Among the thousands of German POWs captured during the Normandy campaign was this 17 year-old alumnus of the Hitler Jugend program who is the subject in the attached column. The editors at The Stars and Stripes were dumbfounded to discover how thoroughly he had been brainwashed - to prove the point, they printed their interview with the teen.
Q. If Germany wins the war, will you punish the United States?
A. We want living space.
This tight little essay, titled "The German", serves to illustrate a small piece of life in a very big war. Written with a sense of melancholy by a winsome American medical orderly posted to a hospital not too far behind the front lines, it explains how he slowly got to know one of his German patients, a member of the SS, and how secretive and generally unpleasant he seemed to be.
Click here to read an article about the women of the SS in captivity.
Unlike Reinhold Pabel, the W.W. II German P.O.W. whose story is told in the article posted above, the five escapees in this article remained at large long after the war ended. Five minutes researching their names on the internet revealed that every single one of them remained in the U.S. where they held jobs, paid taxes and raised families well into their golden years.
By the end of 1944 the P.o.W. population within the U.S. stood somewhere in the neighborhood of 340,000 and was growing at a rate between 25,000 to 30,000 each month. The vast majority of them (300,000) were from the German Army and 51,000 were Italians:
"There are reports that these prisoners often are pampered, that they are getting cigarettes when American civilians cannot get them, that they are being served in their camps by American soldiers, that they are often not working at a time when war workers are scarce. The general complaint is that the 46,000 American prisoners in Germany are not faring as well as 3000,000 Germans in this country."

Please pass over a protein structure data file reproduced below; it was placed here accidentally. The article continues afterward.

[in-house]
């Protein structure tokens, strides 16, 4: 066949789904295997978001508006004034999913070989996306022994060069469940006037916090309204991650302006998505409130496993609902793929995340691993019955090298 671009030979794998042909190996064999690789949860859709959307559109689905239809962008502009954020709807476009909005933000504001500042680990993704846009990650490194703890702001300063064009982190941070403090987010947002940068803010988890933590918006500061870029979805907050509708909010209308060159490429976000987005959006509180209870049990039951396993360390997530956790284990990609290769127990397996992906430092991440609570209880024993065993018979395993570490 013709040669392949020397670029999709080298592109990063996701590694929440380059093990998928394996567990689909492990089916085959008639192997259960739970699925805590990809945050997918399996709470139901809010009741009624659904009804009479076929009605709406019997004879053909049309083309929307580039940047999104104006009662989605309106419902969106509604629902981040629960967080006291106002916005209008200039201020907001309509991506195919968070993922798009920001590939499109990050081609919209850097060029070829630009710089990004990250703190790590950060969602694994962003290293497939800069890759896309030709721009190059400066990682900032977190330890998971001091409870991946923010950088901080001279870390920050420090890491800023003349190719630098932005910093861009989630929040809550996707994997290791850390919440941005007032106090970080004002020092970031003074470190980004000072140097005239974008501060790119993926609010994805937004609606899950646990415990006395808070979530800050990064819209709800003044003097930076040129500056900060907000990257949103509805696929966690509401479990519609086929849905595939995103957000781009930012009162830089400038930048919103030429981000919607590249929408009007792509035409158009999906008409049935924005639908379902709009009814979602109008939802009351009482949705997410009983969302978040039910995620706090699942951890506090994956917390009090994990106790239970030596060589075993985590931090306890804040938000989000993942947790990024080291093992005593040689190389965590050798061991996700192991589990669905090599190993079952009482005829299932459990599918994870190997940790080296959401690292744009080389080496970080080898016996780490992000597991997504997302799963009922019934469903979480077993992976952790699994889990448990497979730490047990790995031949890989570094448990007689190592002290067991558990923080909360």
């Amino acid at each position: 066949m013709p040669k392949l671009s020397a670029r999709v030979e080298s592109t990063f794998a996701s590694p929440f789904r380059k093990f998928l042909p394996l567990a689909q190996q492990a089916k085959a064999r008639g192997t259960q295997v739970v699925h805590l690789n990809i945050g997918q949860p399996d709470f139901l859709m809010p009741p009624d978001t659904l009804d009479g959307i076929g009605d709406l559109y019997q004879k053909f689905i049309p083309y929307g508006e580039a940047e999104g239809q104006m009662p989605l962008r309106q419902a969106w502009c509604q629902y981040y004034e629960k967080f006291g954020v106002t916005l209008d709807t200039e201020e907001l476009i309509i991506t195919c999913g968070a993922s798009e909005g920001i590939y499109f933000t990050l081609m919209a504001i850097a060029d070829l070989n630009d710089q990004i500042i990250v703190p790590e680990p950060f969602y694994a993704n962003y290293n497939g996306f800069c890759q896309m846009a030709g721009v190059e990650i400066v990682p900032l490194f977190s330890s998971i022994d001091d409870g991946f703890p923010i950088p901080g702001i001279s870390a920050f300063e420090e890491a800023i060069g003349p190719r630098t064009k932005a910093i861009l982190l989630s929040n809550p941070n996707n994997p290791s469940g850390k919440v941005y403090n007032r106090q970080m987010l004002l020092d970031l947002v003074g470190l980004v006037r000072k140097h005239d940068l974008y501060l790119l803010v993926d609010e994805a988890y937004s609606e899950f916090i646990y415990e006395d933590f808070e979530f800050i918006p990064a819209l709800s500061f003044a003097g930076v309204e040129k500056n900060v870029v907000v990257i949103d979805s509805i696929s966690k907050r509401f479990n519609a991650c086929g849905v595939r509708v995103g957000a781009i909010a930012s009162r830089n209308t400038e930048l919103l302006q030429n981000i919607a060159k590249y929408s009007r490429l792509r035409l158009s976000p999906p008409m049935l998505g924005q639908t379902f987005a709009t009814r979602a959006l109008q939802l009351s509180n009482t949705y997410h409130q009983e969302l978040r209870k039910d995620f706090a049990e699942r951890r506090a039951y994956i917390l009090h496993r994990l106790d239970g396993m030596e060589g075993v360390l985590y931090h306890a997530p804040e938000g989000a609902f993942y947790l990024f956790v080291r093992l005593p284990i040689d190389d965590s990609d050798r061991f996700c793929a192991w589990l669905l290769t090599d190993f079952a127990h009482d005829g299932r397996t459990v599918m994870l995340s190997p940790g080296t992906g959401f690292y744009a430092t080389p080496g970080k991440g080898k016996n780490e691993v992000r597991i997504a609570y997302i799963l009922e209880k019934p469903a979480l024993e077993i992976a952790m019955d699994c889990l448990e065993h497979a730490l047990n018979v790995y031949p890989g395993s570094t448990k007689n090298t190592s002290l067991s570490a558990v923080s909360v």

Read about the escaped German POWs who the FBI never found...
Read this unbelievable adventure by a former Afrika Korps Panzer Grenadier who, having been captured and subsequently shipped to the U.S., made good his escape from an Illinois prisoner-of-war camp - whereupon he assumed a fake identity and easily acquired a Social Security number. After having rented an apartment and worked several jobs in Chicago, he started a successful business just two years after his escape, married an American woman, sired a daughter - and he might very well have eluded the FBI entirely if he hadn't insisted all the while on sending foodstuffs to his mother in war-ravaged Germany.
Within the moldy, dank confines an abandoned brewery located within the walls of Metz, a troupe of exhausted GIs stumbled upon a German general who was earnestly hoping to avoid capture.
"He turned out to be Major General Anton Dunckern, police president of Metz and Gestapo commander for Alsace-Lorraine. He's the first big Gestapo man we've taken; he ranks close to Himmler and is one of the prize catches of the war."
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